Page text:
Big Rapids, MI 49307
Hours: 8 a.m. - 5 p.m
After Hours Care
For Emergencies, please call 911 or go to the nearest emergency room.
For Non-emergent health issues, please contact your local health provider or hospital.
Visit the Ferris COVID-19 hub for detailed information on the coronavirus, including the University's response and local, state and national resources.
COVID-19 (coronavirus disease 2019) is a disease caused by a virus named SARS-CoV-2 and was discovered in December 2019 in Wuhan, China. It is very contagious and has quickly spread around the world.
COVID-19 most often causes respiratory symptoms that can feel much like a cold, a flu, or pneumonia. COVID-19 may attack more than your lungs and respiratory system. Other parts of your body may also be affected by the disease.
COVID-19 is caused by a virus called SARS-CoV-2. It is part of the coronavirus family, which include common viruses that cause a variety of diseases from head or chest colds to more severe (but more rare) diseases like severe acute respiratory syndrome (SARS) and Middle East respiratory syndrome (MERS).
Like many other respiratory viruses, coronaviruses spread quickly through droplets that you project out of your mouth or nose when you breathe, cough, sneeze, or speak.
The word corona means crown and refers to the appearance that coronaviruses get from the spike proteins sticking out of them. These spike proteins are important to the biology of this virus. The spike protein is the part of the virus that attaches to a human cell to infect it, allowing it to replicate inside of the cell and spread to other cells. Some antibodies can protect you from SARS-CoV-2 by targeting these spike proteins. Because of the importance of this specific part of the virus, scientists who sequence the virus for research constantly monitor mutations causing changes to the spike protein through a process called genomic surveillance.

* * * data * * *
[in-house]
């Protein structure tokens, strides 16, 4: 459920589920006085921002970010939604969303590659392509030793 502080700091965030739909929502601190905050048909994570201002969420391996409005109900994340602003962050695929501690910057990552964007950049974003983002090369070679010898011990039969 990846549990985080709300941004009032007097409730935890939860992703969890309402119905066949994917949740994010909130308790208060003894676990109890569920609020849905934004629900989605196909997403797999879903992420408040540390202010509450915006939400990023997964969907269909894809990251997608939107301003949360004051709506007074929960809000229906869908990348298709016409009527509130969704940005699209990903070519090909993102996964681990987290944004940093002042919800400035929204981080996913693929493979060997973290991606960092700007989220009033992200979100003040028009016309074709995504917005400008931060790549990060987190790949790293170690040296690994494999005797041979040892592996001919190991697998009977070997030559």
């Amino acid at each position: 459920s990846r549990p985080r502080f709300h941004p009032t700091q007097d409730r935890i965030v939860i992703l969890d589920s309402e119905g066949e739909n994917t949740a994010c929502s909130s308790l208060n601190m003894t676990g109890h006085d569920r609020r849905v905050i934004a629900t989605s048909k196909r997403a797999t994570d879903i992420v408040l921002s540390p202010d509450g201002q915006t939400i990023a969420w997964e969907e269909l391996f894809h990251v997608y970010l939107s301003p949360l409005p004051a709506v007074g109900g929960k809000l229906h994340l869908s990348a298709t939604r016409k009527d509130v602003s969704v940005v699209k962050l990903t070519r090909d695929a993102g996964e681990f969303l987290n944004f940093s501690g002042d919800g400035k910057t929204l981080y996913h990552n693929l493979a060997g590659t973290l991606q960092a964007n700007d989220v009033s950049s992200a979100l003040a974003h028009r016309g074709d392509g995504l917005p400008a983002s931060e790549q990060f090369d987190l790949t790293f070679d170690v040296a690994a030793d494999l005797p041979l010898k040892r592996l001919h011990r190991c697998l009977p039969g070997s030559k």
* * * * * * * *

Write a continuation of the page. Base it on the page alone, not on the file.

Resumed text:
As genetic changes to the virus happen over time, the SARS-CoV-2 virus begins to form genetic lineages. Just as a family has a family tree, the SARS-CoV-2 virus can be similarly mapped out. Sometimes branches of that tree have different attributes that change how fast the virus spreads, or the severity of illness it causes, or the effectiveness of treatments against it. Scientists call the viruses with these changes “variants”. They are still SARS-CoV-2, but may act differently.
People with COVID-19 have had a wide range of symptoms reported – ranging from mild symptoms to severe illness. Symptoms may appear 2-14 days after exposure to the virus. Anyone can have mild to severe symptoms.
Possible symptoms include:
This list does not include all possible symptoms. CDC will continue to update this list as we learn more about COVID-19. Older adults and people who have underlying medical conditions like heart or lung disease or diabetes are at higher risk for getting very sick from COVID-19.
If you are experiencing any of these symptoms, consider the following options:
When to Seek Emergency Medical Attention
Look for emergency warning signs* for COVID 19:
If someone is showing any of these signs, call 911 or call ahead to your local emergency facility. Notify the operator that you are seeking care for someone who has or may have COVID-19.
*This list is not all possible symptoms. Please call your medical provider for any other symptoms that are severe or concerning to you.
If you have tested positive or are showing symptoms of COVID-19, isolate immediately.
If you were exposed to the virus that causes COVID-19 or have been told by a healthcare provider or public health authority that you were exposed, here are the steps that you should take, regardless of your vaccination status or if you have had a previous infection. Learn how COVID-19 spreads and the factors that make risk of spread higher or lower.